Here is a link to a worksheet you can print and use to take notes on part of this lesson: Hebrews Ch1-2 Class Worksheet. You will get more out of the lessons if you also follow along using this highlighted version of the text. Also notice that as you mouse-over or select the shorter scripture references in these lessons the text of that reference will be shown.
Structure of Hebrew’s first division
The last lesson showed that the book naturally breaks into three divisions Heb 1:1-4:13, Heb 4:13-10:18; Heb 10:19-13:25
We can identify the first, Heb 1:1-4:13 because it begins and end with the same thought; God’s Word to humanity is in fact a person just as John said in his Gospel “In the beginning was the Word, and the Word was with God, and the Word was God” (John 1:1, NASB95)..
This first division is also composed of three sections,
- Heb 1:1-2:4
- Heb 2:5-2:18
- Heb 3:1-4:1.
Some see Heb 1:1-4 as a prologue of the entire book, but I’m going to treat is as part of the first section. This lesson will explore how the first two sections are organized and summarize the key points the author makes.
Despite the unfortunate chapter division, Heb 1:1-2:4 is one unit of thought, yet again divided into three parts Heb 1:1-4; Heb 1:5-14; Heb 2:1-4. Let’s walk through them.
When you clear away all the descriptive language the central statement of the opening paragraph of Hebrews, you are left with the simple declaration that GOD HAS SPOKEN IN A SON.
The author introduces us to something he consistently emphasized throughout his sermon, God speaks to the human race.
In fact the author sees all of God’s written word as God’s speech. Paul introduced Scriptural quotes with “it was written” 31x and something like “the writing says” 6x. However the author of Hebrews always introduces quotations and references to the Scripture with some verb of speech, constantly reminding us that the written word is the actual communication, the very speech of God. Now that you know to look, you will find numerous examples in the book like Heb 1:5 “For to which of the angels did He ever say,” where the author refers to God communicating through the writer of the Psalm that is quoted there.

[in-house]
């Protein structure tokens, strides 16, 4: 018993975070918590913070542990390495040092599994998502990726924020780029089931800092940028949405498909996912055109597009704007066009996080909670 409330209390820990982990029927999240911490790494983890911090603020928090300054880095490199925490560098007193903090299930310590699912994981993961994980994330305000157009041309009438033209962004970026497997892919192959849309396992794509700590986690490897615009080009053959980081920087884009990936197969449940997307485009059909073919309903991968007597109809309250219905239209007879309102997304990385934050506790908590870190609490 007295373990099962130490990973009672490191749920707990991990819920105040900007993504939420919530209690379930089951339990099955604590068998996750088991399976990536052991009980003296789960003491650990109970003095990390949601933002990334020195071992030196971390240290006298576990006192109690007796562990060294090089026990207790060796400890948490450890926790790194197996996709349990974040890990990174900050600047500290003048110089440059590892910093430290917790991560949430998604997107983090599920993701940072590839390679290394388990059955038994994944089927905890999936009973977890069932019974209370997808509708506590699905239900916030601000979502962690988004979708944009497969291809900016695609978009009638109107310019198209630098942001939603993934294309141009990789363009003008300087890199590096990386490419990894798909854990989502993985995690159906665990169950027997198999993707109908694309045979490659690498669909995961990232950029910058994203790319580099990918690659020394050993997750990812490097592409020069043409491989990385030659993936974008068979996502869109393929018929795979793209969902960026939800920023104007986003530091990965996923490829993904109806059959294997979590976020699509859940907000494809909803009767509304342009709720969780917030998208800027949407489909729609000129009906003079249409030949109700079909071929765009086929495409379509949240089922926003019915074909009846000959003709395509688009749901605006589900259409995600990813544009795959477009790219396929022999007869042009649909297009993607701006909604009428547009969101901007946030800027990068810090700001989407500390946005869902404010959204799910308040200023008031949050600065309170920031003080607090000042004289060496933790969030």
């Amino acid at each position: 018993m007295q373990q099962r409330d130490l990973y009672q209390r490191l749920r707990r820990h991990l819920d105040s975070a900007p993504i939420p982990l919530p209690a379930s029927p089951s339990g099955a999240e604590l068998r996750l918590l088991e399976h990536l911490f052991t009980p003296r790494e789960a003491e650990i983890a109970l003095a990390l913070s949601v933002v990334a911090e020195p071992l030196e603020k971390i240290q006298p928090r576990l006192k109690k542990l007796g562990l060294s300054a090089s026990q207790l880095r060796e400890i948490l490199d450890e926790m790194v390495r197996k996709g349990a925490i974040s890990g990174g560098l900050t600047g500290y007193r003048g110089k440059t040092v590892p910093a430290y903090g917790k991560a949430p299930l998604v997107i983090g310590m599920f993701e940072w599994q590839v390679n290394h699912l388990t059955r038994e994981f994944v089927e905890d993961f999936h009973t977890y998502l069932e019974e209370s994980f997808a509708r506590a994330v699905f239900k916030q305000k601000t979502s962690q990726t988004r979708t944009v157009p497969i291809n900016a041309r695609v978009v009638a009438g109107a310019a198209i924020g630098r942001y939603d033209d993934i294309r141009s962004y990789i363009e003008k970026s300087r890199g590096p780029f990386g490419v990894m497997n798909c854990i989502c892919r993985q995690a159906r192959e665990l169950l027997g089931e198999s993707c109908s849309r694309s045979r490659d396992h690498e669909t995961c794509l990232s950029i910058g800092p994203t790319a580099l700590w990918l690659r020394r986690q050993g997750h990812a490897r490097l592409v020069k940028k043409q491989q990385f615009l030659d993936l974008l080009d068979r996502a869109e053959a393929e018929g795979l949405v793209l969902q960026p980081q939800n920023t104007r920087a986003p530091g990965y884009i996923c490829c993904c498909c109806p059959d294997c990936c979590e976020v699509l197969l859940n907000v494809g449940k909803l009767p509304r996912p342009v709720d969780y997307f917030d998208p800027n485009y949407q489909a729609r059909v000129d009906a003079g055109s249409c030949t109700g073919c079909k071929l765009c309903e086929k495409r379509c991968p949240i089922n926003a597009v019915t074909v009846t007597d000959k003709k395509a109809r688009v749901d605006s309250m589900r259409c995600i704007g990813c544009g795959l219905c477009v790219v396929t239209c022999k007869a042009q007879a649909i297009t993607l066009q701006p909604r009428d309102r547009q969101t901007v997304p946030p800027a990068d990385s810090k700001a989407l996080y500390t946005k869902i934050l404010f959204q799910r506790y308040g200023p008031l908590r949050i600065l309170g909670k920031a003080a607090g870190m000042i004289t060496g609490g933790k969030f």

The opening paragraph of Hebrews also declares that Jesus is more than a man, more than a good man, more than one who would normally be called a prophet. God sent a unique human being to deliver His most clear, full and final official communication to all of us.
While the author states many important facts, he also assumes some he will later state more clearly. He assumes we know Jesus is the name of this Son and He assumes we know Jesus existed before He became human (Heb 1:6,10; Heb 2:9). He also assumes his hearers know that Jesus, as a human, was raised from the dead, transformed into glorified human body and rose into the sky.
As we saw last week, the opening statement is mirrored in the last two lines of this section (Heb 4:12-13). Together they claim that Jesus is the embodiment of God’s speech. He is not only a channel through which God speaks to the human race, He is God’s Word.
In the next part, Heb 1:5-18, the author crafted 7 Scripture quotations (Ps 2:7; 2 Sam 7:14; Deut 32:43; Ps 104:4; 45:6–7; 102:25–27; 110:11 in that order) into a literary structure called a chiasm (kye’ asm) or chaismus.
A Chiasm is symmetrical pattern of thoughts that Semetic writers and speakers used to make content more memorable. The simplest form has three parts where the first and the last contain common topics, while the middle another. Chiasms can be quite large, even encompassing whole books and have many parts but in all cases the center contains the most important thought. This is very different from linear presentation of ideas western cultures are used to. You’ll have a chance to get familiar with this literary form because we will see several as we go through Hebrews.